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HUD Secretary Marcia Fudge says "only so much money the federal government has" to help Miami-Dade housing crisis

Day 2 of HUD secretary's South Florida visit to get firsthand look at housing crisis
Day 2 of HUD secretary's South Florida visit to get firsthand look at housing crisis 03:16

MIAMI – On day two of Housing and Urban Development Secretary Marcia Fudge's visit to South Florida to get a firsthand look at what has been deemed the epicenter of the housing crisis in the United States, she said it was good to get fresh eyes on the problem.

"When I go back to Washington, we can look at thing a little differently," she said.

CBS4's Hank Tester asked the secretary, "What are you going to do when you get back to Washington? What are you going to do for the people of Miami-Dade who cannot afford a home or rent?"

Her answer: "This state has hundreds of millions of dollars, hundreds of millions, this city's hundreds of millions of dollars. It is a matter of your determining what your priorities are. There is only so much money the federal government has, and we have given through the rescue package, the emergency rental assistance, incentives to landlords, we have done everything we can to at this time."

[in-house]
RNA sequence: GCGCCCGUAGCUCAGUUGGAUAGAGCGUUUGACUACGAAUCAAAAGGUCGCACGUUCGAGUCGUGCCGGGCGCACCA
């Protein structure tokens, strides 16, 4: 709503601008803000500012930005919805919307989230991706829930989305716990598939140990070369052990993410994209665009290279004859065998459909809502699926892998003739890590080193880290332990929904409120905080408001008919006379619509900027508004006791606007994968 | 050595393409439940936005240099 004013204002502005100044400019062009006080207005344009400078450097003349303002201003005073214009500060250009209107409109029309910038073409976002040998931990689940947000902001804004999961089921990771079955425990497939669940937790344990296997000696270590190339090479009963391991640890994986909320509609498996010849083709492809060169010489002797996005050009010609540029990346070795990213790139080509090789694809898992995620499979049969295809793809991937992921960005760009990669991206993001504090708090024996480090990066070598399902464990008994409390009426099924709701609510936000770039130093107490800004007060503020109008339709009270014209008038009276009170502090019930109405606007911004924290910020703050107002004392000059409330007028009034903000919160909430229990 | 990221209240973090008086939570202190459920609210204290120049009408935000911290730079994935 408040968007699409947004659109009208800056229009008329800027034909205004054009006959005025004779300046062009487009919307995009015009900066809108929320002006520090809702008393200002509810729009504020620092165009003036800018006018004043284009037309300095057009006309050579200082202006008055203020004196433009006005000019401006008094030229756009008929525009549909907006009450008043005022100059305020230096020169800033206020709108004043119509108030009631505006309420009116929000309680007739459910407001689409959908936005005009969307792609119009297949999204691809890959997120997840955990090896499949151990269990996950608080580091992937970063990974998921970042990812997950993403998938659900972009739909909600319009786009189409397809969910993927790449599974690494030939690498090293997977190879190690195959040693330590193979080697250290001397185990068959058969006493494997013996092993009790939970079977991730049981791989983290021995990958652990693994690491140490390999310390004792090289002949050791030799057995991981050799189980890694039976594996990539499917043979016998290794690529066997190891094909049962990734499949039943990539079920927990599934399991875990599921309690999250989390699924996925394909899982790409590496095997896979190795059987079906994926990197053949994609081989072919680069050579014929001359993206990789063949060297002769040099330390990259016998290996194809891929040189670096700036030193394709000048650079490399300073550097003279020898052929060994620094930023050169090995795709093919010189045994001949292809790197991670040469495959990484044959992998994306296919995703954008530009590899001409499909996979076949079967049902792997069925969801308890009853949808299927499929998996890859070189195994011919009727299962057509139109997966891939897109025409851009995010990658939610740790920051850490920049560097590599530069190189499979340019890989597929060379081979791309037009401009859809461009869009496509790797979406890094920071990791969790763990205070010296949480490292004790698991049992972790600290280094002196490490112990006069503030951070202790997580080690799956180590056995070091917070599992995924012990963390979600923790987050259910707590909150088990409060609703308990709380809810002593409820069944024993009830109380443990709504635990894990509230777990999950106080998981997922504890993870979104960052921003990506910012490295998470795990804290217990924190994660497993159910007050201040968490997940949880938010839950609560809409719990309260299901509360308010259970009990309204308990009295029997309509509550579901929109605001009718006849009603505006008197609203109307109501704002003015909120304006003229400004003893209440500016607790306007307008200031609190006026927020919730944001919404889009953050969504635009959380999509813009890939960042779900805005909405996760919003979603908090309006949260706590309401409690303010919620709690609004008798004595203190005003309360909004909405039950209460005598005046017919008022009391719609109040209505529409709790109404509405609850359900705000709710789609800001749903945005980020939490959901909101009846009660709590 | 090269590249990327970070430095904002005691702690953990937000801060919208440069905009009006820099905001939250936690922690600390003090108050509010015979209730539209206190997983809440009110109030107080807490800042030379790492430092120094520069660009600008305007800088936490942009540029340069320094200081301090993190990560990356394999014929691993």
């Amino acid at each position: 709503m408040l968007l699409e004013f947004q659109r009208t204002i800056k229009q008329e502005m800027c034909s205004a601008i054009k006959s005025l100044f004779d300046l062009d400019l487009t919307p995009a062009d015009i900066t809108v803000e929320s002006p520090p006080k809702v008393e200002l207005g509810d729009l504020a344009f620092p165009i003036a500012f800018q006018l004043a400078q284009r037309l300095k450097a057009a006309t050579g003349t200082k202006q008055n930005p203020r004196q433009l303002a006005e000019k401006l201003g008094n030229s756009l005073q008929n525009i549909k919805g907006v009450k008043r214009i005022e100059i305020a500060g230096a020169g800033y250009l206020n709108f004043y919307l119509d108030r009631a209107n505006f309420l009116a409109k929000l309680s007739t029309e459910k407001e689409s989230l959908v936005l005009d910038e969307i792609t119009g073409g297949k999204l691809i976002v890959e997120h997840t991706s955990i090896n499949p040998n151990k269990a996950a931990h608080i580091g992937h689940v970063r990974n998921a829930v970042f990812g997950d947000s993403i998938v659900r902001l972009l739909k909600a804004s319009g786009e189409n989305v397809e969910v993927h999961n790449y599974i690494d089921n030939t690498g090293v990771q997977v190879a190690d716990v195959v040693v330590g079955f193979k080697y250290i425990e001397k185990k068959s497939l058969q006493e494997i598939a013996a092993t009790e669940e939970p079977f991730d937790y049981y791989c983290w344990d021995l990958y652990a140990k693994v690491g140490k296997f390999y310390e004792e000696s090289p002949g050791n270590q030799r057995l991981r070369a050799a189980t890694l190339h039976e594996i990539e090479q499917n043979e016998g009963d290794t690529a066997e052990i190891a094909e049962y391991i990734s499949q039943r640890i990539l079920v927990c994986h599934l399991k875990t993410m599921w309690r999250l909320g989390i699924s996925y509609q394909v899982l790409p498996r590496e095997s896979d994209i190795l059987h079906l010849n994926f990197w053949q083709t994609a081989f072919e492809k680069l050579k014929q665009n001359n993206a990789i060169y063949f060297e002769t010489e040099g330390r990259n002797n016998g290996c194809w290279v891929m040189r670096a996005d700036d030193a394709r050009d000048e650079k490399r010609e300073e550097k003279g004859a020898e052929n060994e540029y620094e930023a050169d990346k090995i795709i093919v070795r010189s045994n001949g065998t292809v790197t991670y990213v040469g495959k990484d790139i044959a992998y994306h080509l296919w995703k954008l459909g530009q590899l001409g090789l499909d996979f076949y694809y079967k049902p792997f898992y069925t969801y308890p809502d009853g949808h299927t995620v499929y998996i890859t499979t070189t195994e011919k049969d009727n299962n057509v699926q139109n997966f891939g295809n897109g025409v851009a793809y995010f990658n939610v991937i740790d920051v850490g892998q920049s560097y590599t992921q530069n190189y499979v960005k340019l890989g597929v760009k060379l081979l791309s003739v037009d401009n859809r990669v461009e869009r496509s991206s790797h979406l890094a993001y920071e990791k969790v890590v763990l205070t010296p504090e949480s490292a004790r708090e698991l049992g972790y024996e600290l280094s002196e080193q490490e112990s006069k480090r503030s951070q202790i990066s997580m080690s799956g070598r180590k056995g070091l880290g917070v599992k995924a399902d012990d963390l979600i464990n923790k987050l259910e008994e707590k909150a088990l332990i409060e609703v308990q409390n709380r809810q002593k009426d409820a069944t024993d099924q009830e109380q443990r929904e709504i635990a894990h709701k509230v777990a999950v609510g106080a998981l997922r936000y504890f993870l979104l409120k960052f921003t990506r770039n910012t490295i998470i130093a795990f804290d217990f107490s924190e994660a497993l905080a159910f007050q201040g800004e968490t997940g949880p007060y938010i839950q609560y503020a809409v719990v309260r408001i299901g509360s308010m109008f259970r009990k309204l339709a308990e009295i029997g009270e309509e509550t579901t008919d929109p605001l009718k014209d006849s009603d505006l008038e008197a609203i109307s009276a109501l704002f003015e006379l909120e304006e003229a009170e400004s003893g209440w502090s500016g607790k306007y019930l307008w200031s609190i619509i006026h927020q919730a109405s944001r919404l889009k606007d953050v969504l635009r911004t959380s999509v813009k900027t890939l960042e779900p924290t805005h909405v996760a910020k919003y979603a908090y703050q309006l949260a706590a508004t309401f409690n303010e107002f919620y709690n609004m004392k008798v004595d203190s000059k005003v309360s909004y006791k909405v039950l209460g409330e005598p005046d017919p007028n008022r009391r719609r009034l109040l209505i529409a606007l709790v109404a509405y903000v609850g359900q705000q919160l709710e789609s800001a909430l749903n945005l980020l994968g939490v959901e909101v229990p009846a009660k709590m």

So, it is back to local. The previous day, Fudge discussed modifying local zoning regulations which mandate single-family homes. Miami-Dade Daniella Levine Mayor Cava suggested splitting lots and allowing buildings to be constructed closer together as well as suggestions for more developer incentives.

Tester asked what to do about folks fresh out of college, have jobs, seem to have it all going on except in Miami-Dade they can't afford to rent or buy?

The secretary told him, "The FHA has put in place things we know will help young people. Most young people are deemed not trustworthy because of student debt. We have through HUD mortgages that disallow student debt. The president asked for $100 million just for down payments. We are looking at ways to reappraise certain neighborhoods. We have incentives in neighborhoods, we are doing our part."

Until money flows, developers build, zoning laws are changed, Miami-Dade citizens will continue to struggle with sky-high rents and homes they can't afford.

The housing crisis is leaving many desperate for help. That's why CBS News Miami wants to share your stories to show the crisis you're in or how you navigated the system. We will highlight these issues and work to get answers and solutions. Send us an email at  

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